DOES CULTURE REALLY HAVE TO COME FROM THE TOP?
Narda Shirley, managing director, Gong Communications
In a pressured corporate environment, organisational culture – the purpose, values and behaviours that characterise a business – are widely understood to be a more effective route to decision making with integrity than a rulebook.
From Simon Sinek’s book Start with Why? to Larry Fink’s annual Blackrock CEO letter, we know that we should care about culture to attract and retain the best talent and impress leading investors. A strong culture mitigates reputational risk and adds value.
EY and HBR tell us that culture starts at the top with the Board and good governance and with strong narratives and corporate stories. But not every company can have an activist CEO like Paul Polman or a purposeful founder like Elon Musk to motivate the team and charm the media.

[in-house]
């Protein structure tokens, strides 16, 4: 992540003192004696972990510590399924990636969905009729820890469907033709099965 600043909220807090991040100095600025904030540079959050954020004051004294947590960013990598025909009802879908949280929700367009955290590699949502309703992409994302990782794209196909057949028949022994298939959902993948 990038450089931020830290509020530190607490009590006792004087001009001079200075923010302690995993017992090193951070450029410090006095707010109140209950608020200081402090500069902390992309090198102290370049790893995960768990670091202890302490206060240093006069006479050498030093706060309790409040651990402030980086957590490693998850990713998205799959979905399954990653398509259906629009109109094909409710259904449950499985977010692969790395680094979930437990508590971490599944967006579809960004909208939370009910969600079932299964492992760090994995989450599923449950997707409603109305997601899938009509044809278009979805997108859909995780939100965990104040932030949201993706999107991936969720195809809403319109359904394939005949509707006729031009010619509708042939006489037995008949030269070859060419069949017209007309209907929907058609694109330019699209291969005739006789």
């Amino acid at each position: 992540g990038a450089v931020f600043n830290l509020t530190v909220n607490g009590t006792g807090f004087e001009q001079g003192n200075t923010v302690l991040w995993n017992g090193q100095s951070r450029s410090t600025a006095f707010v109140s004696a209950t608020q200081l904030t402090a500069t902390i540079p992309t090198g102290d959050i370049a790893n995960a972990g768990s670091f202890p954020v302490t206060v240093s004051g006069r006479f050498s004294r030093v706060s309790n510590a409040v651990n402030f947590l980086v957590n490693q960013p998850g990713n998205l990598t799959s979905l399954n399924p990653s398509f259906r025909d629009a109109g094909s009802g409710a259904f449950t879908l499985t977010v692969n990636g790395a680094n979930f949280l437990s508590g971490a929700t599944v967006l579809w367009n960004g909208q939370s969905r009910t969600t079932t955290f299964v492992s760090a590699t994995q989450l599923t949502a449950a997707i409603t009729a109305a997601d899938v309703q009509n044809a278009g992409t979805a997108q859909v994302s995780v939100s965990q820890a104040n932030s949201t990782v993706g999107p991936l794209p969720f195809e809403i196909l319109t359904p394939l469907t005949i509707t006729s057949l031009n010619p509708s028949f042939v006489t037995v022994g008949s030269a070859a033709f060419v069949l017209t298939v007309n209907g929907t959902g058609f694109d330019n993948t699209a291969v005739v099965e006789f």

The reality in most organisations is that if the Board isn’t prioritising it, culture isn’t anybody’s actual responsibility. Unless the culture is actively broken (Oxfam, Bell Pottinger, The Weinstein Company) and people are leaving in droves, or the business is on the rocks because of a cultural misdemeanour, it doesn’t usually warrant much pro-active attention. It’s more likely that culture is viewed as ‘just the way things get done around here.’
But external factors like climate change, plastic in the oceans, the gender pay gap, sexual harassment and the sustainable development goals are forcing the issue. Organisations are self-selecting into two camps: those that are heads-up and engaged with the world and others that are head down and pursuing business as usual.
We would argue that taking single use plastic out of the supply chain is a cultural as much as an operational issue. It requires a massive effort to make a change like that in a big organisation. It takes determination to push against the status quo, lobbying various stakeholders around the business to get buy-in and support. And there’s no guarantee of any positive outcome other than the knowledge that as a company you have acted with integrity. The reward will hopefully come in terms of customer loyalty and team motivation but that’s going to be quite hard to quantify in absolute terms.